DAESH retakes 3 villages in Manbij, YPG-dominated SDF suffers heavy losses

DAILY SABAH WITH REUTERS
ISTANBUL
Published 21.06.2016 23:45
Smoke and flames rise after what SDF fighters said were U.S.-led airstrikes on mills in Manbij where DAESH militants are positioned in Aleppo Governorate, Syria, June 16.
Smoke and flames rise after what SDF fighters said were U.S.-led airstrikes on mills in Manbij where DAESH militants are positioned in Aleppo Governorate, Syria, June 16.

Despite all the U.S. support for the YPG-dominated SDF, the group lost three recently taken villages south of Manbij in northern Syria back to DAESH, hindering the SDF ground offensive

DAESH launched a counter-attack against fighters trying to capture the Syrian city of Manbij on Monday, inflicting heavy casualties on the PKK-linked People's Protection Units (YPG)-dominated Syrian Democratic Forces (SDF), the Syrian Observatory for Human Rights and the SDF said.

The monitor said DAESH militants retook three villages south of the besieged city in a surprise assault on the U.S.-backed SDF. At least 28 SDF fighters were killed.

The SDF were unable to manage to enter Manbij nearly three weeks after launching a major assault backed by U.S. air power and special forces to regain the city to seal off the last stretch of the Syrian-Turkish border.

An SDF spokesman said their forces succeeded in repulsing the DAESH attack and remain positioned on the outskirts of the city, most of whose residents remain trapped inside due to mines DAESH extremists have planted, digging in to defend the city.

"We are at the four gates to the city. The whole city is booby-trapped. After 20 days of the campaign, we have yet to storm the city," Sharfan Darwish, spokesman for the SDF-allied Manbij Military Council, told Reuters.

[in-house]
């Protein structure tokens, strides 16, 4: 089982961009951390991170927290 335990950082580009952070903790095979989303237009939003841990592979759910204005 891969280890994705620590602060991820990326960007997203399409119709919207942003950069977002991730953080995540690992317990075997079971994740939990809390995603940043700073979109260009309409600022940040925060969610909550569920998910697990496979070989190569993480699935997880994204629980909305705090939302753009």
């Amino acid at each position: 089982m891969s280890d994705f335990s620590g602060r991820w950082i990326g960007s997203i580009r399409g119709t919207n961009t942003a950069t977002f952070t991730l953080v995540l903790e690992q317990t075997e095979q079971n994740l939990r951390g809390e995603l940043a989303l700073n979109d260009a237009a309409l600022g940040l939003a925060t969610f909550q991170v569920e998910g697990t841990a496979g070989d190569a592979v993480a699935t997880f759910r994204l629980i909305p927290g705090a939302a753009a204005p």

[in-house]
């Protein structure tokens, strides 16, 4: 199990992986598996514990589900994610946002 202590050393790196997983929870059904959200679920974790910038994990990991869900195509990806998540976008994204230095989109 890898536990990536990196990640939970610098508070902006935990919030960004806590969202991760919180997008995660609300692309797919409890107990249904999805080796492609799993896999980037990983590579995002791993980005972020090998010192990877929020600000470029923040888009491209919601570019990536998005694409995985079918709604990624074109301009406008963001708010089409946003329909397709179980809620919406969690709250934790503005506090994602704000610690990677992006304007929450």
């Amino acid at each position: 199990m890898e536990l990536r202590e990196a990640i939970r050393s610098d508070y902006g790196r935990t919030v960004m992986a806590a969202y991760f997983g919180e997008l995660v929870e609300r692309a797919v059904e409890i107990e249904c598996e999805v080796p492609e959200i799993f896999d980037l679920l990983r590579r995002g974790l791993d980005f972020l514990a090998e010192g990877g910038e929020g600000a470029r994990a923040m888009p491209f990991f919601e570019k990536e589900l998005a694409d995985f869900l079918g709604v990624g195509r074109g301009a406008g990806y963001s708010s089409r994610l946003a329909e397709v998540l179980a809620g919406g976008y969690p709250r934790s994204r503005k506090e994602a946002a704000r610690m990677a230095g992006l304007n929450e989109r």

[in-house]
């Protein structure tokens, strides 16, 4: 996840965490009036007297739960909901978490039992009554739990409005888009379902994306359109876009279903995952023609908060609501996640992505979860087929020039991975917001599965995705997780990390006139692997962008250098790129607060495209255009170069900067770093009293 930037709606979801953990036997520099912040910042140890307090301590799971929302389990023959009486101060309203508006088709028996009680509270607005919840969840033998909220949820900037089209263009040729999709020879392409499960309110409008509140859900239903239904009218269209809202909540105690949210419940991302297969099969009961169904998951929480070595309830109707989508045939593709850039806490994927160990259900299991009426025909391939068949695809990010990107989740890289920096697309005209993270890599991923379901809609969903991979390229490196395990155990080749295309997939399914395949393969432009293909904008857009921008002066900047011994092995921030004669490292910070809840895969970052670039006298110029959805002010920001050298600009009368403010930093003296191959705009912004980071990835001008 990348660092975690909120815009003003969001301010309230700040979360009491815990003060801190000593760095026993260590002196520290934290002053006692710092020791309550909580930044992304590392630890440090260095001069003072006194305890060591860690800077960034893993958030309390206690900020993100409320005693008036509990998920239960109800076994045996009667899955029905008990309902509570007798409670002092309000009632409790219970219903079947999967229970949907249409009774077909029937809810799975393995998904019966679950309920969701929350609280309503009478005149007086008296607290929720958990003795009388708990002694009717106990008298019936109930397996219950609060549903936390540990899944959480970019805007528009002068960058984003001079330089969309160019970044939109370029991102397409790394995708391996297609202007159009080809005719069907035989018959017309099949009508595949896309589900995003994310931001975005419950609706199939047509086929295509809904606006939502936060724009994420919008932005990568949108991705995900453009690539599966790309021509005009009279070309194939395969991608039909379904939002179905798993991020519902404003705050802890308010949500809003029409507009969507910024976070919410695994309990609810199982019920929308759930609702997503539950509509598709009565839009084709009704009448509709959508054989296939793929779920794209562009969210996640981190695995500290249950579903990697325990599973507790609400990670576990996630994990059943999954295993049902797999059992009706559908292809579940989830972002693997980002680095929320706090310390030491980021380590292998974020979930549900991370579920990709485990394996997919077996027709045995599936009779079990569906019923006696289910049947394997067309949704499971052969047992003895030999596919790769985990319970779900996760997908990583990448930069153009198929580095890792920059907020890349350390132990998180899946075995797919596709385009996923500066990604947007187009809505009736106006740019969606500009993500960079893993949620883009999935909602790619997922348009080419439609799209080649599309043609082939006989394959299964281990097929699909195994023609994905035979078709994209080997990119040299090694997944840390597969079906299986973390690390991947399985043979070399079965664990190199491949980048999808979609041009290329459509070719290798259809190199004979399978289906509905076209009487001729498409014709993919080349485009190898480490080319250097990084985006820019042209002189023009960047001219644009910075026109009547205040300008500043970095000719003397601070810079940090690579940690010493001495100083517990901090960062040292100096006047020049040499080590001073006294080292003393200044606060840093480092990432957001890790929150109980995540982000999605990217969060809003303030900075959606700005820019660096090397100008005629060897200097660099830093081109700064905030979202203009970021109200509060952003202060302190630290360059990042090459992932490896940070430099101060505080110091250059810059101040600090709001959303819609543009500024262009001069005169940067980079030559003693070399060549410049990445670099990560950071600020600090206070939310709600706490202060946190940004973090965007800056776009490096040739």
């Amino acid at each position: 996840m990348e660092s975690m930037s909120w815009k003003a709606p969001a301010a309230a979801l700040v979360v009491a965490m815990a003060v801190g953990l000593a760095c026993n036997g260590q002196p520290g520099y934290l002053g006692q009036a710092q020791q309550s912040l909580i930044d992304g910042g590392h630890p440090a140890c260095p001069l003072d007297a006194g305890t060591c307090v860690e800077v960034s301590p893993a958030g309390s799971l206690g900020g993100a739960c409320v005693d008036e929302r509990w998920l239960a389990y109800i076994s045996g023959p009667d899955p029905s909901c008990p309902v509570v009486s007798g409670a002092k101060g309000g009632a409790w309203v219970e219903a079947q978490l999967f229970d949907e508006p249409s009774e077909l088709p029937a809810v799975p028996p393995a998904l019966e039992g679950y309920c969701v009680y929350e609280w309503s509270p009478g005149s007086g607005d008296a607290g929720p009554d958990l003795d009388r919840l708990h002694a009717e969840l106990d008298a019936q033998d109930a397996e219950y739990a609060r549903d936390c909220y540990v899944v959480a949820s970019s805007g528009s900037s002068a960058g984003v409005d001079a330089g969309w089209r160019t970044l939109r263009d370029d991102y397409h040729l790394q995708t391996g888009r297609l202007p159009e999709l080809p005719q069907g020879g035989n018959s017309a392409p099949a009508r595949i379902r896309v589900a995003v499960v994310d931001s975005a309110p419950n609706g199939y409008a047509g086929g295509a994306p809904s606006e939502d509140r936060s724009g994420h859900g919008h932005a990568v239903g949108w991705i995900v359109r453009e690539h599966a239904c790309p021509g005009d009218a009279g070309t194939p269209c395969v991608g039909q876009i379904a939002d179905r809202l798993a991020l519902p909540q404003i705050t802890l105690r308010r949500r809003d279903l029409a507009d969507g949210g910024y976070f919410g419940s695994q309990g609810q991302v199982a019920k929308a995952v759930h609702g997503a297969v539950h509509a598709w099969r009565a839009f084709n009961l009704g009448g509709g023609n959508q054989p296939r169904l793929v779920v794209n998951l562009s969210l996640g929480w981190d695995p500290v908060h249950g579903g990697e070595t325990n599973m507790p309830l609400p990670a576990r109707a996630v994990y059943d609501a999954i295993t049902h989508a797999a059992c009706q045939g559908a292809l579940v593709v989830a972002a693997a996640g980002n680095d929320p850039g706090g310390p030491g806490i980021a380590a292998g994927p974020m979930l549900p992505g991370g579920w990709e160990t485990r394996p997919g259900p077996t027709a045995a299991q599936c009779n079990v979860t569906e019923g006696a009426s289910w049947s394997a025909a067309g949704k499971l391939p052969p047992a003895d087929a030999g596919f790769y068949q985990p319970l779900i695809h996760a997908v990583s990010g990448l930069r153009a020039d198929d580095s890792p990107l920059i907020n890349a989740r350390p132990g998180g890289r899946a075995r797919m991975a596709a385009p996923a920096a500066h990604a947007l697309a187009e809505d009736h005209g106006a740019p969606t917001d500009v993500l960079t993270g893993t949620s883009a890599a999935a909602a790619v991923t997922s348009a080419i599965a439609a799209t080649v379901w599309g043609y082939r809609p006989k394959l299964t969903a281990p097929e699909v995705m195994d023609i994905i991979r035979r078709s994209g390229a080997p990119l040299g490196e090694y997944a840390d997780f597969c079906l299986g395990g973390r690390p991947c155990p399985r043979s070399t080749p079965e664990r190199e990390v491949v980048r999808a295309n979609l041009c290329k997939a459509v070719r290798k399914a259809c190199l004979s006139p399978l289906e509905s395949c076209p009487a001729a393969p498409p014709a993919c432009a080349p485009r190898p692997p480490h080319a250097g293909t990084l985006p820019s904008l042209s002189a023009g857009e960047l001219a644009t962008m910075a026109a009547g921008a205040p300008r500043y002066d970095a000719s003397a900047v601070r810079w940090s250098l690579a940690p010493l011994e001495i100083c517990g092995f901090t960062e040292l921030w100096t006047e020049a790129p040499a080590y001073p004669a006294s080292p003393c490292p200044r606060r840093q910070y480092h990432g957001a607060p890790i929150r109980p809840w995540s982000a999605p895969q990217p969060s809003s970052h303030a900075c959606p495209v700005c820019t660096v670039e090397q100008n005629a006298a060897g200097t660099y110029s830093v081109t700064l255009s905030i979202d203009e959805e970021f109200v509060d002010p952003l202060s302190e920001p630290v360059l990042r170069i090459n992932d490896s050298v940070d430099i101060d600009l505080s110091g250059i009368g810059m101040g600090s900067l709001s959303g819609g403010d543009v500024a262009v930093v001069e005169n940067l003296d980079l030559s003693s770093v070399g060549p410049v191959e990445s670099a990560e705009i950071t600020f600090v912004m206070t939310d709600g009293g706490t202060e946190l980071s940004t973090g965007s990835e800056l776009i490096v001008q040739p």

Ankara has long been skeptical about the YPG's activities in northern Syria, accusing the group of having expansionist policies under the guise of fighting DAESH. Despite many warnings from Ankara, the U.S. and other coalition countries continue to support the group that is affiliated with the PKK, which is recognized as a terrorist organization by the U.S. and EU.

Along with this setback in the fight against DAESH, the YPG has suffered heavy losses in the clashes. The coffins of YPG militants continue to arrive in Kurdish towns, and funerals for slain militants include PKK flags and banners of imprisoned PKK leader Abdullah Öcalan.

With these losses, the YPG has rushed to find new solutions to recruit forces in order to maintain the fighting and prevent possible threats. Turkish media reported this week that the group has established recruitment centers to increase recruitment in the fight against DAESH.

Citing a report from Turkish intelligence units on testimony from a youth who fled to Turkey from Democratic Union Party (PYD)-administered areas, the Hürriyet daily claimed that the PYD has taken measures against youths fleeing the fighting. The report said that those living in PYD-controlled areas born between 1986 and 1998 will be recruited by force rather than being given the option to join the group voluntarily.

Sources from the Turkish-Syrian border said that the group is also alarmed by the statement from President Recep Tayyip Erdoğan that Turkey is ready to "take matters into its own hands if needed," and it is trying to recruit people between the ages 18 and 60 in the northern Syrian town of Kobani, which the PYD currently controls.

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